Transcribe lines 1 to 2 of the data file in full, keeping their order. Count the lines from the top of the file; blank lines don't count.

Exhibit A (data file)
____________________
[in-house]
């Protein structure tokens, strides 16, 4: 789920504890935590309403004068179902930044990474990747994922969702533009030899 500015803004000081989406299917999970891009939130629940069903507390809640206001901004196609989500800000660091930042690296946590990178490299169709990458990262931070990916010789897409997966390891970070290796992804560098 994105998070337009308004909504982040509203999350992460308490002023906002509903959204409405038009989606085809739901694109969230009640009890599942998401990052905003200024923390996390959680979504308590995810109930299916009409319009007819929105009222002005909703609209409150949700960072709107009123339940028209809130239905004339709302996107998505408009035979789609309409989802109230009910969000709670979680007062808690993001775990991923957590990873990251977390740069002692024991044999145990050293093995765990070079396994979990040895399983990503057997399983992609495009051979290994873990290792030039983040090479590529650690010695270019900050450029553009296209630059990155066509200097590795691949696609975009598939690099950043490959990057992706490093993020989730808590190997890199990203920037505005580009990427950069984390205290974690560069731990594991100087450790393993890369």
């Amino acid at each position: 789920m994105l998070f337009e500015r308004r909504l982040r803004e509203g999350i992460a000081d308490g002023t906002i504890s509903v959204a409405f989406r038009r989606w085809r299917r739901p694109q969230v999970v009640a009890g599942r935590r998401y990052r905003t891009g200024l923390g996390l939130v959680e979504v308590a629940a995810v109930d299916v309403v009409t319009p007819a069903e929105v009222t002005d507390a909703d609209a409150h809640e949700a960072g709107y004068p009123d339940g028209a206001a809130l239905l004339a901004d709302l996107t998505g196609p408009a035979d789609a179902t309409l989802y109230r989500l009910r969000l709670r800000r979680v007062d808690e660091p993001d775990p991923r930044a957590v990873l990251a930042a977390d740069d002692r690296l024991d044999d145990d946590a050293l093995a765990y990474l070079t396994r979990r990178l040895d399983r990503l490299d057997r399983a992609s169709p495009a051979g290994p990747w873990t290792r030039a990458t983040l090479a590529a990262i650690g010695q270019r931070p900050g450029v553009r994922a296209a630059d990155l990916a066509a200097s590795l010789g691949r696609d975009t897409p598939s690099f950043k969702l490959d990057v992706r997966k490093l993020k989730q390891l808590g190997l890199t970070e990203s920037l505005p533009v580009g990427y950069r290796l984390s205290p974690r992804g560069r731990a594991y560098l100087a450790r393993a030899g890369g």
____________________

[in-house]
């Protein structure tokens, strides 16, 4: 789920504890935590309403004068179902930044990474990747994922969702533009030899 500015803004000081989406299917999970891009939130629940069903507390809640206001901004196609989500800000660091930042690296946590990178490299169709990458990262931070990916010789897409997966390891970070290796992804560098 994105998070337009308004909504982040509203999350992460308490002023906002509903959204409405038009989606085809739901694109969230009640009890599942998401990052905003200024923390996390959680979504308590995810109930299916009409319009007819929105009222002005909703609209409150949700960072709107009123339940028209809130239905004339709302996107998505408009035979789609309409989802109230009910969000709670979680007062808690993001775990991923957590990873990251977390740069002692024991044999145990050293093995765990070079396994979990040895399983990503057997399983992609495009051979290994873990290792030039983040090479590529650690010695270019900050450029553009296209630059990155066509200097590795691949696609975009598939690099950043490959990057992706490093993020989730808590190997890199990203920037505005580009990427950069984390205290974690560069731990594991100087450790393993890369």